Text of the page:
OUR HISTORY: Lost Children of the Indian Adoption Projects: Seed Beads and Porcupine Quills: the first pair of earrings I made 

REBLOG from 2011   (BACK UP BLOG)

No one knew what ancestry I had growing up. It mattered more to me than it did to the family who adopted me. As adoptees grow up, we realize we are a mystery; sadly our adoptive family may not know anything or share anything with us about our true identity. That is a hard way to live, not a good way to live. It hurts when people call you a bastard or orphan. It happened to me often – I was asked why I was adopted. I didn’t know the answer. How could I know? I was relying on lies and half-truths, like it was better I didn’t know the truth about me and my mother. I hated the way I was treated: like I was someone who did not deserve to know the truth, as if it should not matter to me!

I did follow my spirit when I started to make beaded jewelry, long before I knew I had any Indian blood. I still have the first pair of earrings I made when I was 20. Something drew me to seed beads and porcupine quills. Blood is embedded with our genetic code. No one can alter that. I didn’t know about my Shawnee ancestry until I was almost 40.

Here is a something else to consider: “…Before Europeans arrived, Indian education taught children how to thrive. Social education taught responsibilities to the extended family and the clan, band, or tribe. Vocational education taught about child rearing, home management, farming, hunting, gathering, fishing, and so forth. Children learned about their place in the cosmos through stories and ceremonies. Traditional Indian education emphasized learning by application and imitation, not by memorizing information…” This is from Path of Many Journeys, The Benefits of Higher Education for Native People and Communities, published in February 2007.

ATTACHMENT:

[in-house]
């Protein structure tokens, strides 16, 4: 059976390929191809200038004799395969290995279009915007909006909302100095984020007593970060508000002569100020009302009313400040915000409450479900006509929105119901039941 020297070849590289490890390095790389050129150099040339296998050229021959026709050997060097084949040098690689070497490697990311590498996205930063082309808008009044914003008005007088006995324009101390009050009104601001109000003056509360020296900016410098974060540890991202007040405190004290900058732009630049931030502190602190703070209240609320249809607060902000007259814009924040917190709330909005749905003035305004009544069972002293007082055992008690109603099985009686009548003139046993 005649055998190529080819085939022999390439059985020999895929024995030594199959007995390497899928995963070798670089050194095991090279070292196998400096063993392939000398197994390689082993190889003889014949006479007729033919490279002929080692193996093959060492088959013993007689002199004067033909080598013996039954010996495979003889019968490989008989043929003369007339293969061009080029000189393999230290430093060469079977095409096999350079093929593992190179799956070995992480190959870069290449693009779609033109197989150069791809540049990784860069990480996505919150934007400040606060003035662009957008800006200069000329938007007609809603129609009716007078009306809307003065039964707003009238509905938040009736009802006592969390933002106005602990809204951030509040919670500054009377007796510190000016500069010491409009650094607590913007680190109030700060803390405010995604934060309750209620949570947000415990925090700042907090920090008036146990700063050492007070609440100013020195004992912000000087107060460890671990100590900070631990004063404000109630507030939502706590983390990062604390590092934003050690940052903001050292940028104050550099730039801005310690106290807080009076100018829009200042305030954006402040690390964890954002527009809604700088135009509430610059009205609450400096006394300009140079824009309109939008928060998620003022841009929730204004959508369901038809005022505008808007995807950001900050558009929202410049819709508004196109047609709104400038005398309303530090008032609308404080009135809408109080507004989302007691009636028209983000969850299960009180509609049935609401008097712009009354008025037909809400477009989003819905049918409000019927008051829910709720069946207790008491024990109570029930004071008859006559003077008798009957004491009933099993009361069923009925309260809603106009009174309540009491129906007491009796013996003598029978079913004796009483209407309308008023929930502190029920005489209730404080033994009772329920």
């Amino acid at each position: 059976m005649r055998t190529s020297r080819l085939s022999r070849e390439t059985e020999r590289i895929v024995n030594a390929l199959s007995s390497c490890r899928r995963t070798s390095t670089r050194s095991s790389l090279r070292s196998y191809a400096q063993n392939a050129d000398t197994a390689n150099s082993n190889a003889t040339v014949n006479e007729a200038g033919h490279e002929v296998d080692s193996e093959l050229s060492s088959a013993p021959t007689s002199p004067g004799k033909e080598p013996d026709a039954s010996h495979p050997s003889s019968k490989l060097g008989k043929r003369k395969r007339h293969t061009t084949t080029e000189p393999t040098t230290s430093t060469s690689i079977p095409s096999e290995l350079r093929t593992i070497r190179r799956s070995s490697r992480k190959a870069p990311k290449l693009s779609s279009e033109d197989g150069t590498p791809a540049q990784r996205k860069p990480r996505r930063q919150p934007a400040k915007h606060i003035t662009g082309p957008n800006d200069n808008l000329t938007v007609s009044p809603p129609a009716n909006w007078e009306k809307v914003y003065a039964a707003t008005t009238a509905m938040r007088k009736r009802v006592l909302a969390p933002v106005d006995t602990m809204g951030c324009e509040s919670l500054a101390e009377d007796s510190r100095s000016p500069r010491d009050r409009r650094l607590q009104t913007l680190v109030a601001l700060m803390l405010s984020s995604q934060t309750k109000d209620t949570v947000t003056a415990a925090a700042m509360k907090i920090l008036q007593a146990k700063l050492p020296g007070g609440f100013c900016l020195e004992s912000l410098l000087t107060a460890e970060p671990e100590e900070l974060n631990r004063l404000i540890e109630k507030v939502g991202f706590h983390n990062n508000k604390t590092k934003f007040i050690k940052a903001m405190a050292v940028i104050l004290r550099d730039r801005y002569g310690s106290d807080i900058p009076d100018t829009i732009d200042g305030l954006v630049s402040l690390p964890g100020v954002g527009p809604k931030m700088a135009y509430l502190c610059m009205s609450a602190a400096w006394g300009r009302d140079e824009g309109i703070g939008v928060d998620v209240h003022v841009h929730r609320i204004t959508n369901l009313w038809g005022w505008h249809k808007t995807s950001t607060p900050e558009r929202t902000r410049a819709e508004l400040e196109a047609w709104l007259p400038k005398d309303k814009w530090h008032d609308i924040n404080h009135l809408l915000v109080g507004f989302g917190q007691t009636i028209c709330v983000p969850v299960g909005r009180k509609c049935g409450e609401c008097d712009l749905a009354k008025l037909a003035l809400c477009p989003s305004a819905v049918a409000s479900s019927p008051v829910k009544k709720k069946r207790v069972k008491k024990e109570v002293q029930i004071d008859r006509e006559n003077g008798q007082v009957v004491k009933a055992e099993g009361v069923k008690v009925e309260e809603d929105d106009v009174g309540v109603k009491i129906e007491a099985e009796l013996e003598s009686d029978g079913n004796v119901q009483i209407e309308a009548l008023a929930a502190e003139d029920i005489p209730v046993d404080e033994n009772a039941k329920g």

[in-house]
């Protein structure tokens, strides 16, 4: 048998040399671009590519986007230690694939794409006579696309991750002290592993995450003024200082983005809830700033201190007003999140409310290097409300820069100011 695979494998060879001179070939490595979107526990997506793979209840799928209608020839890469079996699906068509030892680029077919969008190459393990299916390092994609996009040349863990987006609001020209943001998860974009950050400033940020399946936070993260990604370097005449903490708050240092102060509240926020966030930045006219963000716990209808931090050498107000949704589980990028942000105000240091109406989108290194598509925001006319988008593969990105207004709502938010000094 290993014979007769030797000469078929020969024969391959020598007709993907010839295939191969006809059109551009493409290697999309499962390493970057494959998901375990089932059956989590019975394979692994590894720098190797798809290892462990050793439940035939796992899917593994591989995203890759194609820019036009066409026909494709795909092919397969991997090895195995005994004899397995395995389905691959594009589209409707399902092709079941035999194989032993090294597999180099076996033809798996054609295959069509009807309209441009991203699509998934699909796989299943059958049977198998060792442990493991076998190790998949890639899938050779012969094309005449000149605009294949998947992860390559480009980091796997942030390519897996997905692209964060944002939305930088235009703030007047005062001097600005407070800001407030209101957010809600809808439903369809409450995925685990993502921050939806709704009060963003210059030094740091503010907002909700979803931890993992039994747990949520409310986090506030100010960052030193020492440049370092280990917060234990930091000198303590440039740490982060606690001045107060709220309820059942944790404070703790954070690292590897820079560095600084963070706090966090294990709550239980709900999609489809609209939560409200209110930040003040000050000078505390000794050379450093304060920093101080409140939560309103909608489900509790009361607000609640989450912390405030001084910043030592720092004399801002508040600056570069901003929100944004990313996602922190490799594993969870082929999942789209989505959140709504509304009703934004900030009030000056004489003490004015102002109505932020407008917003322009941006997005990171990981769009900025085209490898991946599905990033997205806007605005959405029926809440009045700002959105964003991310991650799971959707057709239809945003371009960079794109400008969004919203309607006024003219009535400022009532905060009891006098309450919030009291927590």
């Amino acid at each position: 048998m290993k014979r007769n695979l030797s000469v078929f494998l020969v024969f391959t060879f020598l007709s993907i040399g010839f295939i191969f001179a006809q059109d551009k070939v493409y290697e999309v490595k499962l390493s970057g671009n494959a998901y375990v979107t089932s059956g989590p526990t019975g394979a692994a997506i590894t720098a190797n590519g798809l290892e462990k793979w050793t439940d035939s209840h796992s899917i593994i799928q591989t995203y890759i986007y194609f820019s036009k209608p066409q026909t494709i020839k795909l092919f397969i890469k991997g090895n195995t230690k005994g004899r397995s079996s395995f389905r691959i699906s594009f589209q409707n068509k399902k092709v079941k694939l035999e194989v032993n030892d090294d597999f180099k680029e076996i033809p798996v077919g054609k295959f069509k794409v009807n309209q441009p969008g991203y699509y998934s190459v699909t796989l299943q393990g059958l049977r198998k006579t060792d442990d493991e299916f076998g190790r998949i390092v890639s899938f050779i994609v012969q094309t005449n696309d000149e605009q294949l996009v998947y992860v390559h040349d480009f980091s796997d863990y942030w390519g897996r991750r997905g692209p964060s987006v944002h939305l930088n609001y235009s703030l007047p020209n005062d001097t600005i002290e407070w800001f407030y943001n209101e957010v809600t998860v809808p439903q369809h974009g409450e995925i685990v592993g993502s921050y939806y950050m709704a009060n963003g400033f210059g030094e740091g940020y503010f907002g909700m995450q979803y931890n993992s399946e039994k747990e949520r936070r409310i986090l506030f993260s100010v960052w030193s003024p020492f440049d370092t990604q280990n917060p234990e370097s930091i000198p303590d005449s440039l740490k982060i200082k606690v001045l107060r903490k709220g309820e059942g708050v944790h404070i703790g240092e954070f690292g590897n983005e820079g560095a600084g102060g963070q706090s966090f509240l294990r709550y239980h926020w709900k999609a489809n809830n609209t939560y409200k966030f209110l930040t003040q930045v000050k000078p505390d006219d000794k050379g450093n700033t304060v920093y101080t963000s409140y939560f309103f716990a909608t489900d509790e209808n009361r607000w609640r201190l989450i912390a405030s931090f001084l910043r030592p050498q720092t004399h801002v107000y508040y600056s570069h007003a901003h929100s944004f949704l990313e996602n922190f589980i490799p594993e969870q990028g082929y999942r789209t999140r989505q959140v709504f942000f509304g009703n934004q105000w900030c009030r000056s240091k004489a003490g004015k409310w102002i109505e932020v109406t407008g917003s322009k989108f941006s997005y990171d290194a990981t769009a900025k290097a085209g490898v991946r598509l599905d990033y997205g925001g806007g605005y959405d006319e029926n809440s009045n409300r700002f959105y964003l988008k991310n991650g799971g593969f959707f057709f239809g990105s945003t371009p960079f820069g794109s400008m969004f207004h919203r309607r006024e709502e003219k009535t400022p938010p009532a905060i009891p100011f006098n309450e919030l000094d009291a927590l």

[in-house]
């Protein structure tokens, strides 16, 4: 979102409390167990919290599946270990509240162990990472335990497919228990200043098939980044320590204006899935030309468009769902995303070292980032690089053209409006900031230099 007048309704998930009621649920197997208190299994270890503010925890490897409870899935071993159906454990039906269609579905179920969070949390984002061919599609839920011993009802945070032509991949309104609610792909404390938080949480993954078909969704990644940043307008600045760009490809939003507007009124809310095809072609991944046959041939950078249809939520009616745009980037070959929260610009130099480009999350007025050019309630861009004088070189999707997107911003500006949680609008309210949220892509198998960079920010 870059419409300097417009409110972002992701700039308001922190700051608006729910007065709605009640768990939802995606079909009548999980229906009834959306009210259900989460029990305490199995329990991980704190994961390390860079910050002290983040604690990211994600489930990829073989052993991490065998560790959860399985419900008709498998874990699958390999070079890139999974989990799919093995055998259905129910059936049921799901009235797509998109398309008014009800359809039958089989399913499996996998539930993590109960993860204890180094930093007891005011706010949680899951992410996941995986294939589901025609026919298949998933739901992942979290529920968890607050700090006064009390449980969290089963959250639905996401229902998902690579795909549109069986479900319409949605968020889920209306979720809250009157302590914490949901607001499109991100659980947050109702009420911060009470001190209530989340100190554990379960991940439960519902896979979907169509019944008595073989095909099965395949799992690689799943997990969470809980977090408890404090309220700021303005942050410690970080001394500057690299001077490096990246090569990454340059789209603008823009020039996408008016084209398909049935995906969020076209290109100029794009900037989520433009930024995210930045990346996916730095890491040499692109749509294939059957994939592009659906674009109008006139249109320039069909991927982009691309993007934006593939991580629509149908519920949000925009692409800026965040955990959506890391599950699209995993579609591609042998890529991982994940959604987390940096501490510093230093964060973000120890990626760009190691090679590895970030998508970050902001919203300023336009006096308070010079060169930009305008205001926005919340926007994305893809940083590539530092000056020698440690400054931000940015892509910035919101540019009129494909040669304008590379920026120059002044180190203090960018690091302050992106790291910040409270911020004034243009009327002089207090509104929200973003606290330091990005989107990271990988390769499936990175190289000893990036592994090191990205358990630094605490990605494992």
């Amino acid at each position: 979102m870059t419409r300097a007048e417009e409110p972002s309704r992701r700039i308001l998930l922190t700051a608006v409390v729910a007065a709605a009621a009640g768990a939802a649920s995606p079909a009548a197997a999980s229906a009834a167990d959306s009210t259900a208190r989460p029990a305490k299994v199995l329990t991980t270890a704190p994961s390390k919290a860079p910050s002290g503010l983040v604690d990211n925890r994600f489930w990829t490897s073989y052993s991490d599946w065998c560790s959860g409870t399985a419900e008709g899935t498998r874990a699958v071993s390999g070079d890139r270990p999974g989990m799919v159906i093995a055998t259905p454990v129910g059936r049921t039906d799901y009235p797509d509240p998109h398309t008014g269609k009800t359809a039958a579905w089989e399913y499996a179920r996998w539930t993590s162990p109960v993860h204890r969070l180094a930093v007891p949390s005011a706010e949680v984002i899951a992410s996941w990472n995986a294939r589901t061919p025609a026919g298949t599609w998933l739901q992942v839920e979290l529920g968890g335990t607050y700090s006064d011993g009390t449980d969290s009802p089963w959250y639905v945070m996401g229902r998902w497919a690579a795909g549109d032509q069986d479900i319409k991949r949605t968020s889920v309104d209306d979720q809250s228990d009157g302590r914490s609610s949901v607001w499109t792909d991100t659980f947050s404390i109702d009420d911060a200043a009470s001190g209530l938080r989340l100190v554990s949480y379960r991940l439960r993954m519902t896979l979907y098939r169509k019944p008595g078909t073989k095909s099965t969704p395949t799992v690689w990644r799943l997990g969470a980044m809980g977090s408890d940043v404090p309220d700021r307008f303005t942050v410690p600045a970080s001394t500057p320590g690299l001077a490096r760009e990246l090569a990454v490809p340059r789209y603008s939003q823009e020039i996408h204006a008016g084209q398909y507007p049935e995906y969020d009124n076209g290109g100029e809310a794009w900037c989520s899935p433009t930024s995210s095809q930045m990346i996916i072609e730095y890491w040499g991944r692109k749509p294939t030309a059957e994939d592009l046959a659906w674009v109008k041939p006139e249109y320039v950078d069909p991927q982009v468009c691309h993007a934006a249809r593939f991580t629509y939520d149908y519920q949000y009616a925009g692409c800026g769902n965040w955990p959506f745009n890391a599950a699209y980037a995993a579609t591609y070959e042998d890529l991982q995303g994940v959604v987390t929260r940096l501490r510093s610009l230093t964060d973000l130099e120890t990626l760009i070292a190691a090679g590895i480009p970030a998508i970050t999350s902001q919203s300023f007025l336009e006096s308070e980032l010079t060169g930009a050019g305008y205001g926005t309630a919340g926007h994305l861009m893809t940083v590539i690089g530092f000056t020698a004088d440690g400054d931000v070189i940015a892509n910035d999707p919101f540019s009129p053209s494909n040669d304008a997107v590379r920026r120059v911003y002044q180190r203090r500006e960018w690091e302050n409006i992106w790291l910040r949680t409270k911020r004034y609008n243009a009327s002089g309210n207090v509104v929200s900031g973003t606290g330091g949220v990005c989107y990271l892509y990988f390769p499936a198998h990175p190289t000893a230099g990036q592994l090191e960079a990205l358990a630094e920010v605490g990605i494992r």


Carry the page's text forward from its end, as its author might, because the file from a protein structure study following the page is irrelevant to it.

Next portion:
So Indian Country taught by example. Children watched and learned. I wanted to learn the peyote stitch, so I call this an interest by instinct and blood. When I think back, I prayed while I beaded. Each bead I strung, I would pray. No one in my adoptive family ever said to do this. No one taught me or encouraged me to bead. My first husband actually discouraged it since he said I wouldn’t make money selling them. He missed the point. I made this jewelry to give away as gifts. Edie, my adoptive mother, often wore hers to church.

I did a radio interview on Sunday Sept. 25 (See Interviews & Readings 2011 on the left sidebar) and a friend asked me to answer this on air: “If you love someone you want to know everything about them… Why don’t adoptive parents want to know everything about their child?” (Since we ran out of time, I was not able to answer this.)

Here is my answer: I think some adoptive parents did and do want to know. I know some were told personal details in meetings with social workers and lawyers. (For example, Edie saw paperwork on my brother and saw his real name in the 1950s.) Before the 1950s, the adoption system believed in openness so adoptive parents had more details about blood and the child’s birth family; this was the era of eugenics and fears of “Bad Seed” in certain children put up for adoption. Openness changed when the adoptive family started to demand total privacy in adoption, obviously to calm their anxiety and fears of losing a child they adopted. To seal the deal, adoption records were closed in most states so baby and birthmother would never meet or be able to know each other. We know some parents spent thousands of dollars to adopt a baby (or babies) and didn’t want to ever lose that child. We also know social workers created stories and myths so adoptees would appear perfect and very smart. Imagine the disappointment if a child starts to act anxious or traumatized and “acts out” over this mystery they are forced to accept for life. A few adoptees told me they heard details growing up that were later found to be lies, especially about ancestry.